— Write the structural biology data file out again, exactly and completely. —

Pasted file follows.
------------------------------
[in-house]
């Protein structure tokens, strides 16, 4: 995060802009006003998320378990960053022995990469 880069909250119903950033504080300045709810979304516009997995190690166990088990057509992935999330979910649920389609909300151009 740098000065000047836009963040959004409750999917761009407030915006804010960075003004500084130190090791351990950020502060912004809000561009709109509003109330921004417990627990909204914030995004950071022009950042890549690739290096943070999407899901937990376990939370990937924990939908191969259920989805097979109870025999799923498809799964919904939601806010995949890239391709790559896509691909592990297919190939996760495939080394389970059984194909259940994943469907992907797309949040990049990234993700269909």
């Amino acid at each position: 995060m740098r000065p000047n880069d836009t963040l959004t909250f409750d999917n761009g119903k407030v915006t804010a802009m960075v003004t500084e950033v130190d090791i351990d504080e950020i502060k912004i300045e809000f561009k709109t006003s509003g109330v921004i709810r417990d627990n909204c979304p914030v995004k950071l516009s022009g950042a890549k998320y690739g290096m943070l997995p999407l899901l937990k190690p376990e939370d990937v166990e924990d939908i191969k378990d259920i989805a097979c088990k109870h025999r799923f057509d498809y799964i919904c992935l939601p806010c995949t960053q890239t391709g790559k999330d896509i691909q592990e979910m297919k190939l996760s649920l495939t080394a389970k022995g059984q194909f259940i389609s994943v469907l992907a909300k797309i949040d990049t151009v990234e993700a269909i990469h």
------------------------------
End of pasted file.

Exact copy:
[in-house]
């Protein structure tokens, strides 16, 4: 995060802009006003998320378990960053022995990469 880069909250119903950033504080300045709810979304516009997995190690166990088990057509992935999330979910649920389609909300151009 740098000065000047836009963040959004409750999917761009407030915006804010960075003004500084130190090791351990950020502060912004809000561009709109509003109330921004417990627990909204914030995004950071022009950042890549690739290096943070999407899901937990376990939370990937924990939908191969259920989805097979109870025999799923498809799964919904939601806010995949890239391709790559896509691909592990297919190939996760495939080394389970059984194909259940994943469907992907797309949040990049990234993700269909």
């Amino acid at each position: 995060m740098r000065p000047n880069d836009t963040l959004t909250f409750d999917n761009g119903k407030v915006t804010a802009m960075v003004t500084e950033v130190d090791i351990d504080e950020i502060k912004i300045e809000f561009k709109t006003s509003g109330v921004i709810r417990d627990n909204c979304p914030v995004k950071l516009s022009g950042a890549k998320y690739g290096m943070l997995p999407l899901l937990k190690p376990e939370d990937v166990e924990d939908i191969k378990d259920i989805a097979c088990k109870h025999r799923f057509d498809y799964i919904c992935l939601p806010c995949t960053q890239t391709g790559k999330d896509i691909q592990e979910m297919k190939l996760s649920l495939t080394a389970k022995g059984q194909f259940i389609s994943v469907l992907a909300k797309i949040d990049t151009v990234e993700a269909i990469h």